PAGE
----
Man With a Movie Camera

Nashville Scene

DIRECTED BY: Dziga Vertov

REVIEWED: 11-30-98

As part of its Soviet avant-garde series of treasures from the silent Russian cinema, Kino International has released a new version of Dziga Vertov's 1929 classic, a record of dusk-to-dawn life in Moscow intended to demonstrate a new principle of cinematic realism called Kino-Eye. The Soviet film theoretician conceived of the camera as a disconnected eye, free to record events from superhuman perspectives.

If that sounds dry, brace yourself for a shock: At less than an hour, the film is a whirling delight, a kinetic overload of motion, elation, and unrestrained optimism. Accompanied by a bustling new Alloy Orchestra score that owes more to Carl Stalling than to Prokofiev, Vertov's plucky cameraman (who appears throughout) dodges trains, prowls factories, leans out of moving cars, and attempts to represent sound visually with pumping pistons and whirring wheels. Lest we forget this is cinema, Vertov films the audience responding to the film. Some of his wiggiest effects would seem to violate the idea of verit. But that's the intoxicating power of making movies--you start out trying to record realism, and you end up animating a plate full of prawns.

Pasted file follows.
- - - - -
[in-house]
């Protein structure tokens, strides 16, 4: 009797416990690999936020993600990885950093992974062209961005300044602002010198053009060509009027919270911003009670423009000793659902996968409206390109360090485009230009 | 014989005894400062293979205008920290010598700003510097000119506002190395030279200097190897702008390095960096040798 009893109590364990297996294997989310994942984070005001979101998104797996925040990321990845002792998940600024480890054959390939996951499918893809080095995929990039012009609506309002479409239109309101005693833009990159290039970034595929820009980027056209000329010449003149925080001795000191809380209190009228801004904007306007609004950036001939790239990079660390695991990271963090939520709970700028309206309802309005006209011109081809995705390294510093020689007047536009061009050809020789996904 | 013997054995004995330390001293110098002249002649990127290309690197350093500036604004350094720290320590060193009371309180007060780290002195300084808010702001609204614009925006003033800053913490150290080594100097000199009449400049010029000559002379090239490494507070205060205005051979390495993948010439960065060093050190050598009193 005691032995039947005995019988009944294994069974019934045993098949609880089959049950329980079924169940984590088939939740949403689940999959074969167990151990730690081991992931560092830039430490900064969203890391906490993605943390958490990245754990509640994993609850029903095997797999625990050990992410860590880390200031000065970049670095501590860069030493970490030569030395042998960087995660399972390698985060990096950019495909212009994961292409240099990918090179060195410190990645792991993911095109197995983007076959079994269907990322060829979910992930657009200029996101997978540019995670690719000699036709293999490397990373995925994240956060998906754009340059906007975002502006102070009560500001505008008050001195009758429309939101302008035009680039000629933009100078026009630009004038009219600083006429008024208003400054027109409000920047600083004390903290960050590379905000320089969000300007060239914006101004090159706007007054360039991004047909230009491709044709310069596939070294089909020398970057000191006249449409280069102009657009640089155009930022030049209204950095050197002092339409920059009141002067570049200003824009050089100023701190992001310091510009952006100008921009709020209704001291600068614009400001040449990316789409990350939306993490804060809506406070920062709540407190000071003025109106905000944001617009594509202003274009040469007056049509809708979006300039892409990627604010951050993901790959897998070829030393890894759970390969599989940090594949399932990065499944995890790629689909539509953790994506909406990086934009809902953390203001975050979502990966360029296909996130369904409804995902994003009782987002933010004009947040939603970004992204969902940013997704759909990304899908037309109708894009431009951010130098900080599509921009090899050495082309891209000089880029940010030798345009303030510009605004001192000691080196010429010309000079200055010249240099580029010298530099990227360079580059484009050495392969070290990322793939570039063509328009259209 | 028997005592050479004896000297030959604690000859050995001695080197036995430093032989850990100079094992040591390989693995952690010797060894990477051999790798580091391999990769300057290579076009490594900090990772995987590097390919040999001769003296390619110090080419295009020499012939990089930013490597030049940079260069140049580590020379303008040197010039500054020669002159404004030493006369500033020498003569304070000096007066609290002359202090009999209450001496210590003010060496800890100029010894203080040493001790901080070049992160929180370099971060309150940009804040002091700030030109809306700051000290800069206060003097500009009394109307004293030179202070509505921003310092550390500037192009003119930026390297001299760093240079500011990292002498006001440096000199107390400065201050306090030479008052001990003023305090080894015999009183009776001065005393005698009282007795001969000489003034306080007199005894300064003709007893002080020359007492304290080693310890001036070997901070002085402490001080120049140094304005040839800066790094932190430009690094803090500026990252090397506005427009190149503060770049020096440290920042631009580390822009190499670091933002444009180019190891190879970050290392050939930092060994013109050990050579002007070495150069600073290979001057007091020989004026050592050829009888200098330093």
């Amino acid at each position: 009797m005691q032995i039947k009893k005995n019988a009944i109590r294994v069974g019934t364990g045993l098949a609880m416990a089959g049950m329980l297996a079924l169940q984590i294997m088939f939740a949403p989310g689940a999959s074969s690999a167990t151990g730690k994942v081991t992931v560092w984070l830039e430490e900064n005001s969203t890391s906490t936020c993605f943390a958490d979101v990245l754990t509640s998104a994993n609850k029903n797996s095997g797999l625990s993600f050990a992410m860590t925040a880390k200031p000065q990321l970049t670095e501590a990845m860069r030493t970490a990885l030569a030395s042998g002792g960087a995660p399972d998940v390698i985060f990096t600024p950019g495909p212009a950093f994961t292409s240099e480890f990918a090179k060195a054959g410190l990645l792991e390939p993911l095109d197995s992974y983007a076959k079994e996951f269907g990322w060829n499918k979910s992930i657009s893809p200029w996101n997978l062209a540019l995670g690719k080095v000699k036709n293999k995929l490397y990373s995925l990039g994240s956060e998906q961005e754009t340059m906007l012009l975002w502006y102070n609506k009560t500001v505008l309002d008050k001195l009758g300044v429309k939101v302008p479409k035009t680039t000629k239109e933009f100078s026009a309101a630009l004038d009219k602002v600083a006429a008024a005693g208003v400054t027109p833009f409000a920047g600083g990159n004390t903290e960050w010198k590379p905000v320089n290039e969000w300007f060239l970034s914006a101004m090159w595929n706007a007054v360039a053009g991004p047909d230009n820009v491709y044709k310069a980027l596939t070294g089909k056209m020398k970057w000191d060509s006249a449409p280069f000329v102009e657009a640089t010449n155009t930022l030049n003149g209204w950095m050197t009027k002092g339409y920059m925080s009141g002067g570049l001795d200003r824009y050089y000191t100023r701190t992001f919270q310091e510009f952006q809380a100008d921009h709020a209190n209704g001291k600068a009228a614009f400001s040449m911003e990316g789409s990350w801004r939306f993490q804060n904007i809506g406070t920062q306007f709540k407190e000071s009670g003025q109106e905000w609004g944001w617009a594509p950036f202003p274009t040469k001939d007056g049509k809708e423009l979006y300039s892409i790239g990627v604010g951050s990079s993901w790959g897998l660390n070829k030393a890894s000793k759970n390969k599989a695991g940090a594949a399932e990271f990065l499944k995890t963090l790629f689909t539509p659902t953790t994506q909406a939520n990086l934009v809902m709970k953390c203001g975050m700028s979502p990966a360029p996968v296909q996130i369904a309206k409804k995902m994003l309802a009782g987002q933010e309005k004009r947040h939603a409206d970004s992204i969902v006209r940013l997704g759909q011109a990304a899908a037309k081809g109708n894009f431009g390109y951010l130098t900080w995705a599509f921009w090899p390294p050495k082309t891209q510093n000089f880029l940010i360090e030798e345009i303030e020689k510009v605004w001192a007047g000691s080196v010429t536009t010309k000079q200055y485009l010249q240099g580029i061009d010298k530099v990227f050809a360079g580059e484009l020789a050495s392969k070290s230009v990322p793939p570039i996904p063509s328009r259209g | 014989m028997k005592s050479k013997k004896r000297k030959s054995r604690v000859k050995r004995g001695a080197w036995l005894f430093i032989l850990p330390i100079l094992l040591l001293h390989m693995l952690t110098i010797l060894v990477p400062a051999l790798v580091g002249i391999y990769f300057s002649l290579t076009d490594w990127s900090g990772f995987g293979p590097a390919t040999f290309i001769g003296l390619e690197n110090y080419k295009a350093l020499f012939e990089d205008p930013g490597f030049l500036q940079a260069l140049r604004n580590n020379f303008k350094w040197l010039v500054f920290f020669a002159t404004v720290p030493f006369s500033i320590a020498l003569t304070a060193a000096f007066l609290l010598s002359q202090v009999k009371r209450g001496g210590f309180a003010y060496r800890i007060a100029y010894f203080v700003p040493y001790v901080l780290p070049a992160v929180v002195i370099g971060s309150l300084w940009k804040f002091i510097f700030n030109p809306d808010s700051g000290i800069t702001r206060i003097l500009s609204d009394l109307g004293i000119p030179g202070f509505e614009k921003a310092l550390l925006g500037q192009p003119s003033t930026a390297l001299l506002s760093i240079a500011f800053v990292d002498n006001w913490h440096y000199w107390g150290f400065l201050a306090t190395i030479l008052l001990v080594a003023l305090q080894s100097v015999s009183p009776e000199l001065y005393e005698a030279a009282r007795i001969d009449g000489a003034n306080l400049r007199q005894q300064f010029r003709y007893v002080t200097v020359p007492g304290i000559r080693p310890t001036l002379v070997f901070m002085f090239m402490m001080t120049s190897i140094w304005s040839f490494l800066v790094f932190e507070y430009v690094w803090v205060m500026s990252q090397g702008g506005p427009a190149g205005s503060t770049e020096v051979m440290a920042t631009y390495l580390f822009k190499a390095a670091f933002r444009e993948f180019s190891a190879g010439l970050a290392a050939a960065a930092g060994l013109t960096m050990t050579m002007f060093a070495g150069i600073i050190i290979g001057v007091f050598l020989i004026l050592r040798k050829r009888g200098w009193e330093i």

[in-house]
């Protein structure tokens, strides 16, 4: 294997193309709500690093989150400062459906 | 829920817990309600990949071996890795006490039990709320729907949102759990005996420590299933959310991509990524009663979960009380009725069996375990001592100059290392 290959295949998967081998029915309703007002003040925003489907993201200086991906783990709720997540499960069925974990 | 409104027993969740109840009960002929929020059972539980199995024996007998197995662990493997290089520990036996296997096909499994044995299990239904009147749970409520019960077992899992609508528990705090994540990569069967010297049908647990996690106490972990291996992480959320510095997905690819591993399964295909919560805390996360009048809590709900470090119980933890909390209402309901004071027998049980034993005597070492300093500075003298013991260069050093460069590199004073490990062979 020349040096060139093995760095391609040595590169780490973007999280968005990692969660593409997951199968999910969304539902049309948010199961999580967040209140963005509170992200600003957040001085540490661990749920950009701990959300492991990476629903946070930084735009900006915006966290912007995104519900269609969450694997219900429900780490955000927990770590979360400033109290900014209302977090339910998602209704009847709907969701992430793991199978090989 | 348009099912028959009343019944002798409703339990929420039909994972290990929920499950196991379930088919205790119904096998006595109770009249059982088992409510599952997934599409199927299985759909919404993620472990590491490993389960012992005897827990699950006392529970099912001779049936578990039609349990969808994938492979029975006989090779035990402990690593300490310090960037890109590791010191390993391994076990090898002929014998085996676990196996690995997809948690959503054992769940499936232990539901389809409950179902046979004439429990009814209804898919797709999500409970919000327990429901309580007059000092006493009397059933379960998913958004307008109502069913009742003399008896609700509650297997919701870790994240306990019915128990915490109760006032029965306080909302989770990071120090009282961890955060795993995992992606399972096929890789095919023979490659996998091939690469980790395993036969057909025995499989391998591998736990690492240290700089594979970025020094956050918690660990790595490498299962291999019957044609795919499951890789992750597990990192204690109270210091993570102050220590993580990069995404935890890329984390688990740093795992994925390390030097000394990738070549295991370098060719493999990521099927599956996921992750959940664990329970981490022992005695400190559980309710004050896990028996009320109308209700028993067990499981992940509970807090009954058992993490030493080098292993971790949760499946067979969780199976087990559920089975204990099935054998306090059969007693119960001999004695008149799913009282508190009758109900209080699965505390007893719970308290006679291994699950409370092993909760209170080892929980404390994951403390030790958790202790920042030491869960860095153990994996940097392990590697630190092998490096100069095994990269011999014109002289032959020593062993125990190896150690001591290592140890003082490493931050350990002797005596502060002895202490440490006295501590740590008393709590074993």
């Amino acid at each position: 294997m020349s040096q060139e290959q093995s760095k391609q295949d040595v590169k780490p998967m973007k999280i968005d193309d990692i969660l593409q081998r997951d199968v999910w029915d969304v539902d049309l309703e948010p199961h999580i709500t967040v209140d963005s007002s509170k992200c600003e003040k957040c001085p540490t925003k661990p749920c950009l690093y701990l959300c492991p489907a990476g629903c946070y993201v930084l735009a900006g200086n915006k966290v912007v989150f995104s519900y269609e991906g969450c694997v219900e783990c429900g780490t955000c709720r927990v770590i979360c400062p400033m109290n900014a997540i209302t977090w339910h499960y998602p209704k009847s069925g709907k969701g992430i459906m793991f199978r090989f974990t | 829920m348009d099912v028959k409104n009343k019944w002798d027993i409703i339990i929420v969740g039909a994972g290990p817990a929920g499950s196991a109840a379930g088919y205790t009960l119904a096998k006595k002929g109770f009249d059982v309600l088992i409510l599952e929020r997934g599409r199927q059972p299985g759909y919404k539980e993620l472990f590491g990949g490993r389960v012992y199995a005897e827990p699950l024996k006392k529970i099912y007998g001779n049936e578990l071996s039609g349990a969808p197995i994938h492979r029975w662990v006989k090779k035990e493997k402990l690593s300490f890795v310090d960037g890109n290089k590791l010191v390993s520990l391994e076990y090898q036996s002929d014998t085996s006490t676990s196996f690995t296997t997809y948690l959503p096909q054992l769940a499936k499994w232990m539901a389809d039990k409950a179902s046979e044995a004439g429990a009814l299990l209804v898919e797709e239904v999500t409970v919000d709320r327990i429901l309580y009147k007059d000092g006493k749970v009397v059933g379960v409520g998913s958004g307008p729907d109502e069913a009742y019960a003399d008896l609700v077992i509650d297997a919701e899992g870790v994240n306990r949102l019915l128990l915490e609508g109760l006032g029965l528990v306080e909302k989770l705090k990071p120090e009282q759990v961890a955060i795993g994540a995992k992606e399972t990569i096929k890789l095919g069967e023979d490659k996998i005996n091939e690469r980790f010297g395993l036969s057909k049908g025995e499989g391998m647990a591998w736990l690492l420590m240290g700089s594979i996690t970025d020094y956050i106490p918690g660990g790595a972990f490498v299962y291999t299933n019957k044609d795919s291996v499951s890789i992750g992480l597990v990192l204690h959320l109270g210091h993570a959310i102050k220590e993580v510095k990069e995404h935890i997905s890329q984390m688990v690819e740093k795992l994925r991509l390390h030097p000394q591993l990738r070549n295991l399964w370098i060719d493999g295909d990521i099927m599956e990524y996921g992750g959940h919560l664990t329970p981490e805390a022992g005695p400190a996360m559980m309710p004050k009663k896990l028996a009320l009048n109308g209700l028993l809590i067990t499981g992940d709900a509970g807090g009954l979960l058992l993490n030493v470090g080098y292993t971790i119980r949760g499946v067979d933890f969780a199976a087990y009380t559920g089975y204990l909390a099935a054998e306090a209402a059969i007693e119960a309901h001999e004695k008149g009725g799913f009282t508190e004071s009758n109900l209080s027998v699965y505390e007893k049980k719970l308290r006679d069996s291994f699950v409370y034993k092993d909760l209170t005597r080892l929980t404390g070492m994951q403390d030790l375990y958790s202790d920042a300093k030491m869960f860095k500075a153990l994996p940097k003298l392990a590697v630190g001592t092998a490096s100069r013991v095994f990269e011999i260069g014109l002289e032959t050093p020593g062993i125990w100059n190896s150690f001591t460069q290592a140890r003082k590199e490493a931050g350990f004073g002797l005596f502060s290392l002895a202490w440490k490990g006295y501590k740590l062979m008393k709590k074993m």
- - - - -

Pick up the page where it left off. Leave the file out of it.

--Jim Ridley

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